Scarlet Lane Brewing Company recently came to Master PT with an application need for their most critical application in their start-up brewery. Well, we love APG and we love beer so we decided to see how it turned out. Brewmaster Chris recently slowed down enough so we could catch up.
MPT: What led you to the brewing craft?
My love for craft beer started when I was in college at Purdue University. There was an older member of my fraternity who I looked up to. He worked at a campus liquor store, and on the weekends he would always come by the house after work with a different 6-pack or single bottle. Every time, I asked to taste whatever beer he had. When I moved to Athens, GA after college for an engineering job, I fell in love with the town’s vibrant beer and food culture, and my beer geek status hit the next level. I finally started homebrewing in 2008, and I was immediately fascinated by the process. There was a Sam Adams commercial that aired around that time in which the founder and CEO, Jim Koch, said his father told him, “If you do what you love, you’ll never work a day in your life.” That statement stuck with me, and I became obsessed with following my dream to become a Brewmaster.
MPT: Tell us a little bit about the problem you first faced.
I was still working at my previous brewing gig at The Ram, and waiting to be brought on full time with Scarlet Lane. As a startup, we had to operate on a fairly tight budget. One of my business partners bought a refurbished grain mill originally made in 1928. Once I started with SLB, it was my job to get the mill running. I talked to the guy that sold us the machine and found out he is just a broker and never had it up and running. The mill came with a 2-foot diameter V-belt pulley attached to one of the roller shafts and a 3.5 inch pulley with no bore that would’ve attached to an electric motor we needed to buy. The pulleys were designed to reduce the speed of the mill’s rollers to 145 RPM. Looking at the size difference between the pulleys and limited wrap contact around the small pulley, I thought, “They expect this belt not to slip? Yeah, right.” I decided that by the time it would take to find a good machinist and pay them to bore the small pulley and mill a keyway, then buy a belt, I would have too much time and money invested to have the belt slip on me. I’d be at least 2/3 of the way to the cost of a new gear reducer. It was too risky.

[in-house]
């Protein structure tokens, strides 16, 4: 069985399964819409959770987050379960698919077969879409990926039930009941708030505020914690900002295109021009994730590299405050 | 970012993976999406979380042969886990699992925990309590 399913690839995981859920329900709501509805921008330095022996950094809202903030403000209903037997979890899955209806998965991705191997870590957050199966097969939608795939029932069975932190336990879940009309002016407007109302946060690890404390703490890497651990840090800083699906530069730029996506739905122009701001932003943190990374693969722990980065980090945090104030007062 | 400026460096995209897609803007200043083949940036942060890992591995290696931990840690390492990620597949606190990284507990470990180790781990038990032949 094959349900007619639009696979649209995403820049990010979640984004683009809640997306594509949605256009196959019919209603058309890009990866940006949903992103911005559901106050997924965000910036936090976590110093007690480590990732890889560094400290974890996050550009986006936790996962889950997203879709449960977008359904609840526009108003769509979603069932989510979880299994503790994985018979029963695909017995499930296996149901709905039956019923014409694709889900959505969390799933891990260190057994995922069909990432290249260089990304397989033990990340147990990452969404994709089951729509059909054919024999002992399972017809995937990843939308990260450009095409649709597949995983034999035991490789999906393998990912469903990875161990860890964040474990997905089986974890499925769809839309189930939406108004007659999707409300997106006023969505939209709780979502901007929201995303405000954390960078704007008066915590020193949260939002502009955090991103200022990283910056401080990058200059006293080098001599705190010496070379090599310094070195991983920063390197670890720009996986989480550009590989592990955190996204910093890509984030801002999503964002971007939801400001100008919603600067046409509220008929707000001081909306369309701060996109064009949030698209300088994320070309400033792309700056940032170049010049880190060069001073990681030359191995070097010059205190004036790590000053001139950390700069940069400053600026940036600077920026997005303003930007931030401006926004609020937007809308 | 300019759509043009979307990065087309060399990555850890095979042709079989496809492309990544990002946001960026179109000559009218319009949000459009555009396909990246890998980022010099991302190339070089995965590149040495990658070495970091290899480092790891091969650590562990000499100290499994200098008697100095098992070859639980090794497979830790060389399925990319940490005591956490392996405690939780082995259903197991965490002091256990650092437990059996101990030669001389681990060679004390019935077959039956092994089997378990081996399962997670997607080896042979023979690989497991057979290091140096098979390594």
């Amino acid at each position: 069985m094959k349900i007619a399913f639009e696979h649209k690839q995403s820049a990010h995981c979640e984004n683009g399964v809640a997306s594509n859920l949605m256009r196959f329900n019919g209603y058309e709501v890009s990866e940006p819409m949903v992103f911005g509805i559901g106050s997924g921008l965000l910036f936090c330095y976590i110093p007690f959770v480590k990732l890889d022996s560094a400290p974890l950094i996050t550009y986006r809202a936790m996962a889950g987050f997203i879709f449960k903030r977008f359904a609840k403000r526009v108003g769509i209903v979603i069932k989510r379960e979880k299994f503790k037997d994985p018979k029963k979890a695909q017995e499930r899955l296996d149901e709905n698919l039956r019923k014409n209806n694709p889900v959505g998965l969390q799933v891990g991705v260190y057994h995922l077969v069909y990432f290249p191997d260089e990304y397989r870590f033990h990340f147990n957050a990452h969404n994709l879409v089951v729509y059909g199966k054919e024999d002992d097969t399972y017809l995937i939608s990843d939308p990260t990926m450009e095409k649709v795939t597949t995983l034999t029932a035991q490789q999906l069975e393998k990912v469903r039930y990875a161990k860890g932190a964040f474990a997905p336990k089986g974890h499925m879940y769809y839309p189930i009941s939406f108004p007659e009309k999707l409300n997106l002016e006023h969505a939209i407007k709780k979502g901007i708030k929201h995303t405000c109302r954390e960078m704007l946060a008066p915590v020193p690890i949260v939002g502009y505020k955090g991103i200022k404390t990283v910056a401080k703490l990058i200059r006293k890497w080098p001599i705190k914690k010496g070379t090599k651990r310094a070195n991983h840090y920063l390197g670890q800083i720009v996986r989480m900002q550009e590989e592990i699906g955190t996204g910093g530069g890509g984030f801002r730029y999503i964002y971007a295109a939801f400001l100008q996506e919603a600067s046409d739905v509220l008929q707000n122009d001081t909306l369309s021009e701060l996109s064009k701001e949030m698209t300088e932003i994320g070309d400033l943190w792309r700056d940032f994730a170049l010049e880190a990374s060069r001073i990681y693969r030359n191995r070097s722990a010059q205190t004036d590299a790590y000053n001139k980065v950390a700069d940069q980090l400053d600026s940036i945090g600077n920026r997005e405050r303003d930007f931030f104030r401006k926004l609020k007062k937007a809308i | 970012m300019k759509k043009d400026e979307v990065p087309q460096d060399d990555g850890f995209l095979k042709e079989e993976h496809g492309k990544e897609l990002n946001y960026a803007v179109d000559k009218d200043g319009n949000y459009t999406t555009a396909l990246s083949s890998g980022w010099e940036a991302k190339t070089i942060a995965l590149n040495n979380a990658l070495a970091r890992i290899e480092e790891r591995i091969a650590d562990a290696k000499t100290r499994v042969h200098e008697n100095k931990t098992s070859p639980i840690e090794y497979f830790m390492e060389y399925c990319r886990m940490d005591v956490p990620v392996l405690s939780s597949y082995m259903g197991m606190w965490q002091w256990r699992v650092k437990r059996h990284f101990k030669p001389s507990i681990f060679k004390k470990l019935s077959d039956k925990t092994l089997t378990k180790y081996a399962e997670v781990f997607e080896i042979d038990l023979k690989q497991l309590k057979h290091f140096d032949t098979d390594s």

MPT: How did the APG come into play?
Milling the grain is the first step of the process. The quality of the crush influences the efficiency of the mash, which is the next step of the brewing process. However, if your crush is too fine, your mash will be stuck, and you will not be able to runoff the wort into the kettle. I needed the rollers of the grain mill to run at 145 RPM to have the grain be milled correctly. So, I needed a machine that would be compact in size but be sturdy, reliable, and long-lasting. The engineers at Master PT recommended the APG C-Face as a simple solution. It was easy to install and it runs great!
MPT: Would you recommend this machine setup to other micro brewers?
MPT: Tell us about your product and how your launch party went!
We launched with 3 beers: a Coconut Stout, a light Belgian Saison, and a hoppy Red IPA. The launch party was perfect. We had more than 300 people attend the event, and received stellar feedback on all of the beers. We went through 6 kegs, and the bar manager said he beat his average Wednesday by $4,000 in sales.
MPT: Well, let us join the many in congratulating you on this initial success. We wish you success for all the years we know that APG will keep running! Cheers!